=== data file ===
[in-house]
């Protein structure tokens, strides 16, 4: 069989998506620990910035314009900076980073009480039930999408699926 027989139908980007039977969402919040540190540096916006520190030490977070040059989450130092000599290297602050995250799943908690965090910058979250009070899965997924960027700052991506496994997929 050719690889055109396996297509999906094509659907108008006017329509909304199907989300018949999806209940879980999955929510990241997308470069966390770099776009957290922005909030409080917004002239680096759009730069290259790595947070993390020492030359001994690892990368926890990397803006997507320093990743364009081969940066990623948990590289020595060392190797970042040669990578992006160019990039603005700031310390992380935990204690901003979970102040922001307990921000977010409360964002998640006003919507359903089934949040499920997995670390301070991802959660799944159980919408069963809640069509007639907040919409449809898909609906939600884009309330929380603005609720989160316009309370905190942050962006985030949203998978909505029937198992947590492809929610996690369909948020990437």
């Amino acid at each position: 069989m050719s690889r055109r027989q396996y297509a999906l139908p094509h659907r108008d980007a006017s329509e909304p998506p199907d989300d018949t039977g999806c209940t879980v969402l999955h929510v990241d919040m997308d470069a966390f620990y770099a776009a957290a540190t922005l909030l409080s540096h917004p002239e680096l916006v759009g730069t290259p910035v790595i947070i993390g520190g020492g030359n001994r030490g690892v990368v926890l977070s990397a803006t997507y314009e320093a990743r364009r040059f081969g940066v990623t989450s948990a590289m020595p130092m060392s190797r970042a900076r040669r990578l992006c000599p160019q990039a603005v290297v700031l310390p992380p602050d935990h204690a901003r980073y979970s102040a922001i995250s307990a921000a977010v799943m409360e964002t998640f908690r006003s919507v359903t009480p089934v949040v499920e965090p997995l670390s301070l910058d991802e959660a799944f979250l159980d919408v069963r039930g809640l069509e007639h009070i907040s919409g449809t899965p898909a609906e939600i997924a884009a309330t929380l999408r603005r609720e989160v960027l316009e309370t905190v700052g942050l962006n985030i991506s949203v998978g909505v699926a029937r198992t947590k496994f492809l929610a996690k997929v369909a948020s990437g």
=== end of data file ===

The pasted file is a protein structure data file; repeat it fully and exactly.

[in-house]
């Protein structure tokens, strides 16, 4: 069989998506620990910035314009900076980073009480039930999408699926 027989139908980007039977969402919040540190540096916006520190030490977070040059989450130092000599290297602050995250799943908690965090910058979250009070899965997924960027700052991506496994997929 050719690889055109396996297509999906094509659907108008006017329509909304199907989300018949999806209940879980999955929510990241997308470069966390770099776009957290922005909030409080917004002239680096759009730069290259790595947070993390020492030359001994690892990368926890990397803006997507320093990743364009081969940066990623948990590289020595060392190797970042040669990578992006160019990039603005700031310390992380935990204690901003979970102040922001307990921000977010409360964002998640006003919507359903089934949040499920997995670390301070991802959660799944159980919408069963809640069509007639907040919409449809898909609906939600884009309330929380603005609720989160316009309370905190942050962006985030949203998978909505029937198992947590492809929610996690369909948020990437």
């Amino acid at each position: 069989m050719s690889r055109r027989q396996y297509a999906l139908p094509h659907r108008d980007a006017s329509e909304p998506p199907d989300d018949t039977g999806c209940t879980v969402l999955h929510v990241d919040m997308d470069a966390f620990y770099a776009a957290a540190t922005l909030l409080s540096h917004p002239e680096l916006v759009g730069t290259p910035v790595i947070i993390g520190g020492g030359n001994r030490g690892v990368v926890l977070s990397a803006t997507y314009e320093a990743r364009r040059f081969g940066v990623t989450s948990a590289m020595p130092m060392s190797r970042a900076r040669r990578l992006c000599p160019q990039a603005v290297v700031l310390p992380p602050d935990h204690a901003r980073y979970s102040a922001i995250s307990a921000a977010v799943m409360e964002t998640f908690r006003s919507v359903t009480p089934v949040v499920e965090p997995l670390s301070l910058d991802e959660a799944f979250l159980d919408v069963r039930g809640l069509e007639h009070i907040s919409g449809t899965p898909a609906e939600i997924a884009a309330t929380l999408r603005r609720e989160v960027l316009e309370t905190v700052g942050l962006n985030i991506s949203v998978g909505v699926a029937r198992t947590k496994f492809l929610a996690k997929v369909a948020s990437g």